GM: Electra/Park Avenue/Ninety-Eight 1990-1993

Spark Plugs


A typical spark plug consists of a metal shell surrounding a ceramic insulator. A copper, silver, or platinum electrode extends downward through the center of the insulator and protrudes a small distance. Located at the end of the plug and attached to the side of the outer metal shell is the side electrode. The side electrode bends in at a 90 angle so that its tip is even with, and parallel to, the tip of the center electrode. The distance between these two electrodes (measured in thousandths of an inch) is called the spark plug gap.

The spark plug in no way produces a spark but merely provides a gap across which the current can arc. The coil produces 20,000-40,000 volts or more, which travels from the coils, through the spark plug wires to the spark plugs. The current passes along the center electrode and jumps the gap to the side electrode, and, in so doing, ignites the air/fuel mixture in the combustion chamber.


Spark plug heat range is the ability of the plug to dissipate heat. The longer the insulator (or the farther it extends into the engine), the hotter the plug will operate; the shorter the insulator the cooler it will operate. A plug that absorbs little heat and remains too cool will quickly accumulate deposits of oil and carbon since it is not hot enough to burn them off. This leads to plug fouling and consequently to misfiring. A plug that absorbs too much heat will have deposits also, but due to the excessive heat, the electrodes will burn away quickly and in some instances, pre-ignition may result. Preignition takes place when plug tips get so hot that they glow sufficiently to ignite the fuel/air mixture before the actual spark occurs. This early ignition will usually cause pinging during low speeds and heavy loads.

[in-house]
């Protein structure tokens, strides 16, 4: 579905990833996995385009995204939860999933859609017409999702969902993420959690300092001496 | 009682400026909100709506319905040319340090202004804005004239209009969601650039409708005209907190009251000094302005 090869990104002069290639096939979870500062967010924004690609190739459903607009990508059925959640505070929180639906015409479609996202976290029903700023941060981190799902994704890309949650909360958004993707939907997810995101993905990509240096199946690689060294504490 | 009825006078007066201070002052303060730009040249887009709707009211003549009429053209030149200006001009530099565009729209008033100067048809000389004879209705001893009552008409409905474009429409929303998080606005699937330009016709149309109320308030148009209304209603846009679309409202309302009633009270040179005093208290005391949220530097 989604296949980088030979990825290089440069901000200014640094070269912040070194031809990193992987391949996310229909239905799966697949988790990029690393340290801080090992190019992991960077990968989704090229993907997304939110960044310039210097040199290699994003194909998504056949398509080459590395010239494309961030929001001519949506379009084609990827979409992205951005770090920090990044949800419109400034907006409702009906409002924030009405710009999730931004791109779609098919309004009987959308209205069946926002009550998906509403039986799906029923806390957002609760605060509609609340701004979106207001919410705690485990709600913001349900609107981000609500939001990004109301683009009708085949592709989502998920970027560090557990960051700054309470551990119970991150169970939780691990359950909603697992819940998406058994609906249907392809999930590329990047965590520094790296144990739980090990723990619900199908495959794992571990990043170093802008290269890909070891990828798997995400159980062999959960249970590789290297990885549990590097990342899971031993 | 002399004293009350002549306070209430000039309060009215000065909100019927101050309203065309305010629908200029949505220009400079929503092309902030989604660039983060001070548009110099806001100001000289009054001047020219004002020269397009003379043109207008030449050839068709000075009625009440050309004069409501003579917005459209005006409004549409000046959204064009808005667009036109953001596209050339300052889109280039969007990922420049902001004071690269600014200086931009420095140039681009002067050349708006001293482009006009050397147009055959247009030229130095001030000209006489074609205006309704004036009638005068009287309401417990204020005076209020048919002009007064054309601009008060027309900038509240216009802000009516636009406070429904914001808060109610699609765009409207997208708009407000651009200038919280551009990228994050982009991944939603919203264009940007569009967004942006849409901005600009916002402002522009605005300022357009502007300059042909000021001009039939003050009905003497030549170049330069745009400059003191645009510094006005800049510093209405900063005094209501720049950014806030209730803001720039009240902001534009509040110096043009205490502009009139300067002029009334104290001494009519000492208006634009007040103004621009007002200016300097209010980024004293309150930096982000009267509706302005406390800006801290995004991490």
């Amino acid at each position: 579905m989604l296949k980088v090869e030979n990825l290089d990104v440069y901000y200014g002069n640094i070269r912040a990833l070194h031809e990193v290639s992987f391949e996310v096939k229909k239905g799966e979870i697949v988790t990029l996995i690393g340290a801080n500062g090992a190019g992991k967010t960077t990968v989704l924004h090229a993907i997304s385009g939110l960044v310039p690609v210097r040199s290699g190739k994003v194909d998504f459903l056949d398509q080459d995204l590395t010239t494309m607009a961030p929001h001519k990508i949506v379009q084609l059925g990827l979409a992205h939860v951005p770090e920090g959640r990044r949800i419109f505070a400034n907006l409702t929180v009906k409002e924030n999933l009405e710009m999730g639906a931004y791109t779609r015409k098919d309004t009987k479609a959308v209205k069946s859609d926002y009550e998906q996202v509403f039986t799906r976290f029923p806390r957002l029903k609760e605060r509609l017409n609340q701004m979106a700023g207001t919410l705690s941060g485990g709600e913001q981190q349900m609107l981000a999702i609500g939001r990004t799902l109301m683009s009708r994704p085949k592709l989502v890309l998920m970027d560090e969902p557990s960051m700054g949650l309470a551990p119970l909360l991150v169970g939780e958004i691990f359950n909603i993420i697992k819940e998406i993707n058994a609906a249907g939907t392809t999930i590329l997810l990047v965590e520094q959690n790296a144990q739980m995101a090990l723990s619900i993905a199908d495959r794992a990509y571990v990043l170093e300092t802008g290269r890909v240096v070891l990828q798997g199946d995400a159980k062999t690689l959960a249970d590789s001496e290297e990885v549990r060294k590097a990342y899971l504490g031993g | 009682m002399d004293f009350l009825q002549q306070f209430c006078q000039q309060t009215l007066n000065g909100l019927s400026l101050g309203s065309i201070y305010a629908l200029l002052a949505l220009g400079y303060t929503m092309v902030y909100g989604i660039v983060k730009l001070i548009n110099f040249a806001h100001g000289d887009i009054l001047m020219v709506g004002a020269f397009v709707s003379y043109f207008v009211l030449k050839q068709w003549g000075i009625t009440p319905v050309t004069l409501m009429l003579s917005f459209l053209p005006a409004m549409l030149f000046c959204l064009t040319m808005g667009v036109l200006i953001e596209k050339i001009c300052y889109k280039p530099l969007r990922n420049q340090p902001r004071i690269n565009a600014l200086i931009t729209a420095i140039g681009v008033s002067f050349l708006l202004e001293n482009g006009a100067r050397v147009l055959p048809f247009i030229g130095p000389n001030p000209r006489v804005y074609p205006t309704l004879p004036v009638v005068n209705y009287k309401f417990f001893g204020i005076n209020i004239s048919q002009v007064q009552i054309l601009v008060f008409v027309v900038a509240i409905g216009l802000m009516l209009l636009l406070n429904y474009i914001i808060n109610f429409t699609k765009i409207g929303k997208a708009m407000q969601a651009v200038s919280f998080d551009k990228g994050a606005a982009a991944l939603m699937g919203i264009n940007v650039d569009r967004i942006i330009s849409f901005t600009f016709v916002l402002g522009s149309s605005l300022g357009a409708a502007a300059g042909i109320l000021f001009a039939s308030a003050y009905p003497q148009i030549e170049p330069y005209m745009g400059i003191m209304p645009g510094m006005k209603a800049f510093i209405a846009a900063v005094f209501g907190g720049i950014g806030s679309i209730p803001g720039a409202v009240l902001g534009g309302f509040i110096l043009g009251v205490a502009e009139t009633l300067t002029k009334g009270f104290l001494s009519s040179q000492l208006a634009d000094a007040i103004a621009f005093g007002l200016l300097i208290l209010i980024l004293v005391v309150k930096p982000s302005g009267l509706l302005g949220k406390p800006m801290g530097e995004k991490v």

The general rule of thumb for choosing the correct heat range when picking a spark plug is, if most of your driving is long distance, high speed travel, use a colder plug; if most of your driving is stop and go, use a hotter plug. Original equipment plugs are compromise plugs, but most people never have occasion to change their plugs from the factory recommended heat range. The best rule of thumb is to use the factory recommended spark plug.

A set of copper-tipped spark plugs usually requires replacement after about 30,000 miles (50,000km) on cars with electronic ignition, depending on your style of driving. Platinum-tipped spark plugs may last as much as twice as long copper-tipped plugs. In normal operation, plug gap increases about 0.001 inch (0.0254mm) for every 1,000-2,500 miles (1600-4000km). As the gap increases, the plug's voltage requirement also increases. It requires a greater voltage to jump the wider gap and about two to three times as much voltage to fire a plug at high speeds than at idle.


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Fig. Fig. 1 Spark plug and heat shield

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Fig. Fig. 2 Removing the #1 spark plug